Home
  Software
    HowTo
      GTK+
        Intro

Language:
  Espaņol

Temas
  GIOChannel

Drag and drop with Python (pyGTK)

Introduction

One of the things which had me somewhat confused, was making Drag-and-drop work from one widget to another, different widget. In hindsght, the process isn't that difficult, but it is not trivial either, as both widget use the data differently.

The DnD mechanism, as it is implemented in GTK+, is so versatile, that it is even possible to move data from one application to another. Of course, this doesn't make it any easier to implement, as possibly the different programs could even be using different character encodings.

And, to make life even more complicated, the documentation in several tutorials either treat the (almost) trivial case where the DnD is actually inside de same widget, or are incomplete for those cases when they only discuss data coming in from another app.

In what follows, I'll try to document what I needed in a demo I implemented with students. I wanted to make a small program which could organize class scheduling. The list of courses to be distributed is in a TreeView, and for the course grid I selected a Layout.

Implementation

As mentioned, the widgets used are a gtk.TreeView/gtk.ListStore, as the source of the data, and a gtk.Layout where the courses will be moved (destination). (Of course, to cover the complete Engineering dept, there's a series of Layouts, organized by school, and year).

Each Drag and Drop operation needs to be declared, and causes many events along the process, for which we'll have to write handlers. To simplify the proyect, we'll consider only one-way traffic. The other direction is completely symmetrical, it just adds more works...

Events

This is the state of the interface, before initiating the move. Left is the TreeView, which shows the contents of a gtk.ListStore, and which will be the source of our data. To the right is a gtk.Notebook, of which each page contains a gtk.Layout, which will be the destination of the data

 

Here the process (DnD) is started, by pressing the left pointer button on the TreeView. To have any effect, we have to enable the TreeView widget to react to the DnD movement (else the only effect will be selecting a line):

    mi_tv.drag_source_set(gtk.gdk.BUTTON1_MASK, \
                         [('text/plain', gtk.TARGET_SAME_APP, 1)],
                         gtk.gdk.ACTION_COPY)
The first parameter indicates which pointer button will be the active one.

The second parameter is a a Python list: Each element is a tuple, which contains 3 pieces of information about the data which will be transferred. We just want to exchange a simple string, so we use'text/plain' (which is a standardized MIME type). gtk.TARGET_SAME_APP indicates we'll keep the movement inside our own program, and 1 is an identifier which can be used to know where the data came from.

Finally, the third parameter specifies what operation will be performed. We want to copy the info, but it is also possible to do a move.

With just this operation on the TreeView widget, the special cursor icon will be enabled to show DnD is enabled.

There is no event associated with this step, so we don't need to define a handler!

 

For the destination (our Layout) to be able to receive any 'package', we have to do a very similar operation on that widget:

    mi_layout.drag_dest_set(gtk.DEST_DEFAULT_MOTION,
                       [('text/plain', gtk.TARGET_SAME_APP, 1)],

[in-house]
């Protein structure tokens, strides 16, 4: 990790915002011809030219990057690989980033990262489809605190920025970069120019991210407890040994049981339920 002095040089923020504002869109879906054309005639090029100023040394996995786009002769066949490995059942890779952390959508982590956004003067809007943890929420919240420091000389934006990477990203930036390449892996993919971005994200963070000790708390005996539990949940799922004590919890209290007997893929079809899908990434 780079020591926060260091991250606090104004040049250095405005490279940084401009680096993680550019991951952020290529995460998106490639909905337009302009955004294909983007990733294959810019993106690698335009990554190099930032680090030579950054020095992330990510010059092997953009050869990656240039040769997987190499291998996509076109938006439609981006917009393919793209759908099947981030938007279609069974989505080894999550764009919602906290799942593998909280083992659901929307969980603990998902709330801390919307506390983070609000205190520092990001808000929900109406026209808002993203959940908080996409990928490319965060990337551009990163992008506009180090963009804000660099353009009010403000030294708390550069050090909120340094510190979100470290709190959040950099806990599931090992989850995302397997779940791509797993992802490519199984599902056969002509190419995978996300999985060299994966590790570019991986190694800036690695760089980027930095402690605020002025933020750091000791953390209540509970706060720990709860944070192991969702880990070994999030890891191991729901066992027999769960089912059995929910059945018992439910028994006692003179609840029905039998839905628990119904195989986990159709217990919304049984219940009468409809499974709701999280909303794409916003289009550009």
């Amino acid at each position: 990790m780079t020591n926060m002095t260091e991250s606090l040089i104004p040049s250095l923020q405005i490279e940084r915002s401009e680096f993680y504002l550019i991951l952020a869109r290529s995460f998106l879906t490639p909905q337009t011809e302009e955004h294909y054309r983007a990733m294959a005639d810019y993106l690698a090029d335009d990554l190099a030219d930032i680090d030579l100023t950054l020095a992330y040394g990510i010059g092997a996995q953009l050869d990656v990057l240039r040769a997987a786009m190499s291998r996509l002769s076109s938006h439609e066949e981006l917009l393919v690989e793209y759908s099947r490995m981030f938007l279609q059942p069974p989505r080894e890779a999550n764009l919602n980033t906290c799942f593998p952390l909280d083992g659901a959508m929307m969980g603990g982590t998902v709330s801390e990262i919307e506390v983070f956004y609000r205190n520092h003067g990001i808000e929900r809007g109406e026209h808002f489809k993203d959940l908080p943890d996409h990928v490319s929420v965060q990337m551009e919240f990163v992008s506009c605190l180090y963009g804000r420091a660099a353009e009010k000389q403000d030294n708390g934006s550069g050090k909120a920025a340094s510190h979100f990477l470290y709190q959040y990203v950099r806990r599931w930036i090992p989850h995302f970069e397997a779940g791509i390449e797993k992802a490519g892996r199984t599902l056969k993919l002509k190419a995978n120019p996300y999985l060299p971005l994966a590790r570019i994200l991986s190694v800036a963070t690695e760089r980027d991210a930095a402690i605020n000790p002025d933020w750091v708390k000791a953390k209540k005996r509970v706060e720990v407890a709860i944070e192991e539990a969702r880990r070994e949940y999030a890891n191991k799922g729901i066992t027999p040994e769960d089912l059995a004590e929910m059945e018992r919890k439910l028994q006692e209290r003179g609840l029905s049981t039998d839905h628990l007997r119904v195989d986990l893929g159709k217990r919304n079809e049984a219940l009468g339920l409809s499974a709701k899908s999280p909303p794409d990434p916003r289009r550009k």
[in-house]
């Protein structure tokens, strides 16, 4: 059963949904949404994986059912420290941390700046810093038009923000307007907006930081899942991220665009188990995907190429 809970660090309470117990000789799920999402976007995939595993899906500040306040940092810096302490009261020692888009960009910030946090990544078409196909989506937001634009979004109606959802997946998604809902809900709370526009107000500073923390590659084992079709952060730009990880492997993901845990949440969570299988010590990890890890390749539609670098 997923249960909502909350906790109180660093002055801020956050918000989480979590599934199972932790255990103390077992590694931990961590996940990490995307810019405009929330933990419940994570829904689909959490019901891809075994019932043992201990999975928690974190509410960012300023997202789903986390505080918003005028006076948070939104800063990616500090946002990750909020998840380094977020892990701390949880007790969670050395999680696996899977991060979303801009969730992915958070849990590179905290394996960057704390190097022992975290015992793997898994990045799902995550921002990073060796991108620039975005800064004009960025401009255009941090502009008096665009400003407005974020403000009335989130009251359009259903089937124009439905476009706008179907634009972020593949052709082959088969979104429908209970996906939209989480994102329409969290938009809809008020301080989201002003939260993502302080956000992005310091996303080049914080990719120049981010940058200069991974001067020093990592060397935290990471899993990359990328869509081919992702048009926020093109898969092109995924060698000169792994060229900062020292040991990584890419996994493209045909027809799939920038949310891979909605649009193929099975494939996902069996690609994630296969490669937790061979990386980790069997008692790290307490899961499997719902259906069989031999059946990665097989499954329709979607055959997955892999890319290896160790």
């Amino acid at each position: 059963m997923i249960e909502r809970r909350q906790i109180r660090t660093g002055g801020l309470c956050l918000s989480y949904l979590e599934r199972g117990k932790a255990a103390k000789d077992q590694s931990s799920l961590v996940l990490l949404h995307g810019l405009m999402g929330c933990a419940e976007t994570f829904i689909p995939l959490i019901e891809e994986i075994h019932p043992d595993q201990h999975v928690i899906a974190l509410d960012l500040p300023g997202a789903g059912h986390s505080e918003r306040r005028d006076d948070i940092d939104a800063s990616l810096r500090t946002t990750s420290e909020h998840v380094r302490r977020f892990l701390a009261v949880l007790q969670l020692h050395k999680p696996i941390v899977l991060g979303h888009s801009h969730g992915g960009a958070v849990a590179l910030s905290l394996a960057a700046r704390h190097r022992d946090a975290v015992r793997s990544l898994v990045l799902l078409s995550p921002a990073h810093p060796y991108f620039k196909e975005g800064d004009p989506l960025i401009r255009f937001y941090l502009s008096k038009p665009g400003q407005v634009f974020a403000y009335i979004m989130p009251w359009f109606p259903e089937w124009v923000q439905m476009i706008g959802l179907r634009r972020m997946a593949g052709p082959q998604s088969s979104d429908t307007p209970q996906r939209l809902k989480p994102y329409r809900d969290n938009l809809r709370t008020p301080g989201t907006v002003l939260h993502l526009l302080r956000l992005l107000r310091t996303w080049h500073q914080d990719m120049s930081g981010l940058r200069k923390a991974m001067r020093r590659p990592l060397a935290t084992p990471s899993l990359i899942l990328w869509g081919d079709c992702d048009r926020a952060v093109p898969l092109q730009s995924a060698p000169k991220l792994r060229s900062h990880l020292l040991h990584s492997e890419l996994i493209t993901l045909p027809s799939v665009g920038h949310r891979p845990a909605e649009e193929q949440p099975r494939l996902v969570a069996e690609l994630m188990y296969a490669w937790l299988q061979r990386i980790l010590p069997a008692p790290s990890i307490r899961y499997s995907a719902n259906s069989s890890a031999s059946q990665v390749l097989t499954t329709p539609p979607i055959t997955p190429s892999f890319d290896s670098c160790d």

gtk.gdk.ACTION_COPY)
This operation does not change anything visibly: it only enables a series of calls to handlers when we arrive with our payload at the destination widget. There are several:

my_layout.connect("drag_motion", on_drag_motion)
will be called when the cursor arrives over the Layout widget (the Layout). It will give the handler continually the coordinates (relative to the widget) so we can decide if the spot is correct to receive the package.

my_layout.connect("drag_motion", on_drag_motion)
is called the moment we \'release\' the load (release the drag button). Mind, it's important to realize that the dragging motion with the button isn't actually moving the data! It just establishes the link between the source and destination. We will then be responsible to fetch the info at the source! The on_drag_drop is the actual moment to initiate our work:
def on_drag_drop(self, wid, context, x, y, time):
      wid.drag_get_data(context, context.targets[-1], time)
      return True
Here, 'wid' is a reference to the origin widget, which lets us request (drag_get_data) this widget to send us the information.

And of course, this now generates an event on the source widget! This means that (in our case) we have to connect a handler to process this:

mi_tv.connect("drag_data_get", on_drag_data_get)
. The code handling this:
def on_drag_data_get(widget, context, selection, info, time):
      # Here we access the source's ListStore, to fetch the info, and combine it
      # into one single string to send.
      selection.set(selection.target, 10, message)
'10' is the length of the message being sent. Even though Python manages string lengths automatically, we are potentially sending this to an app written in another language!

Finally, our data is on its way! On arrival, yet another event is triggered which we have to attend to:

mi_layout.connect("drag_data_received", on_drag_data_received)
and the function which processes the reception:
def on_drag_data_received(wid, context, x, y, data, info, time):
      message = data.get_text()
      # Here we process the received text...
      # and finally we signal that the data exchange has been finalized
      context.finish(True, False, time)

The final result (after the transfer, and already knowing the duration of the class) we adjust the size of the block, we show the appropriate data, and even add a small tooltip with the complete info.

763
(c) John Coppens ON6JC/LW3HAZ mail